Diabetes: Study finds ‘just 1g’ of an 85p spice boosts insulin and may ‘reverse’ diabetes
Type 2 diabetes can be a 'devastating diagnosis' says expert
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Type 2 diabetes is a chronic condition whereby the pancreas does not produce sufficient insulin or the insulin it does produce is not taken up by the cells. The latter is known as insulin resistance. This dysfunction gives to high blood sugar levels because the primary role of insulin is to regulate blood sugar levels.
Fortunately, you can enhance the sensitivity of insulin and potentially put diabetes into reverse by making sensible dietary decisions.
Cinnamon has been shown to promote these desired outcomes in multiple studies.
Cinnamon is a sweet but pungent spice that is derived from the inner bark of the branches of wild cinnamon trees, which grow in tropical areas across Southeast Asia, South America and the Caribbean.
Research has suggested that cinnamon can help to improve blood glucose levels and increase insulin sensitivity.
Diabetes.co.uk cited a study reported in the July 2000 edition of Agricultural Research Magazine, which found that consuming “just 1g of cinnamon per day can increase insulin sensitivity and help manage or reverse type 2 diabetes”.
The health body also cites a clinical study published in the Diabetes Care journal in 2003 which suggests that cassia cinnamon (cinnamon bark) improves blood glucose and cholesterol levels in people with type 2 diabetes, and may reduce risk factors associated with diabetes and cardiovascular disease.
A daily intake of just one, three, or six grams was shown to reduce serum glucose, triglyceride, LDL or bad cholesterol and total cholesterol after 40 days among 60 middle-aged diabetics.
In addition, more recent analysis published in The American Journal of Clinical Nutrition showed that 6g of cinnamon slows stomach emptying and significantly reduces hyperglycaemia (high blood sugar) after meals without affecting satiety.
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As a result of the scientific evidence available, many health experts claim that cinnamon contains properties that are beneficial for blood sugar regulation and treatment of type 2 diabetes.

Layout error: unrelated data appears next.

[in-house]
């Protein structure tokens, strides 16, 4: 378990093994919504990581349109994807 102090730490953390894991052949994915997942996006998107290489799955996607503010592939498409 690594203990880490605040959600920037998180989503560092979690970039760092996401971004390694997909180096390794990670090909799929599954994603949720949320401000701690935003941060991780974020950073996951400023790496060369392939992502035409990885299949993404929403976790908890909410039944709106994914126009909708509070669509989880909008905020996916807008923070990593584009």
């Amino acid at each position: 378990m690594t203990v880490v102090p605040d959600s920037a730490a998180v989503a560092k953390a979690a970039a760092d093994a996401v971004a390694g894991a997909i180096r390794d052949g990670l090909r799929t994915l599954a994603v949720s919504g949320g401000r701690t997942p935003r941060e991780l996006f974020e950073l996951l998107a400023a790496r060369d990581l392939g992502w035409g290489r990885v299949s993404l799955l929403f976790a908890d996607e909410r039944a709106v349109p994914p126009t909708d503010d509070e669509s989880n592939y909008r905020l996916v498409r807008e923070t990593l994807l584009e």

However, “bear in mind that like many natural compounds cinnamon is yet to be medically approved for prevention or treatment of any disease”,” notes Diabetes.co.uk.
In addition to regulating blood glucose and lowering cholesterol, cinnamon has been shown to:
- Have an anti-clotting effect on the blood
- Relieve pain in arthritis sufferers
- Boost the body’s immune system
- Stop medication-resistant yeast infections
- Help in relieving indigestion
- Reduce the proliferation of leukaemia and lymphoma cancer cells
- Preserve food by inhibiting bacterial growth and food spoilage
- Be a great source of vital nutrients, including calcium, fibre, manganese and iron.
General dietary tips
You don’t need to follow a special diet for diabetes, and it’s not recommended that you choose foods specifically marketed for people with diabetes.
It’s more important to follow a normal, healthy, balanced diet.
For Bupa, this means “opting for wholegrain versions of starchy foods like pasta and bread, including plenty of fruit and vegetables, and reducing your intake of saturated fat”.
The health body continues: “Following a low-carbohydrate (low-carb) diet can be an option for some people with type 2 diabetes.
“This can be an effective way for some people to lose weight and manage their glucose levels.”
It adds: “But it may not be suitable for everyone, so it’s best to talk to a dietitian before trying it.”
Type 2 diabetes – symptoms to spot
Many people have type 2 diabetes without realising. This is because symptoms do not necessarily make you feel unwell.
- Peeing more than usual, particularly at night
- Feeling thirsty all the time
- Feeling very tired
- Losing weight without trying to
- Itching around your penis or vagina, or repeatedly getting thrush
- Cuts or wounds taking longer to heal
- Blurred vision.
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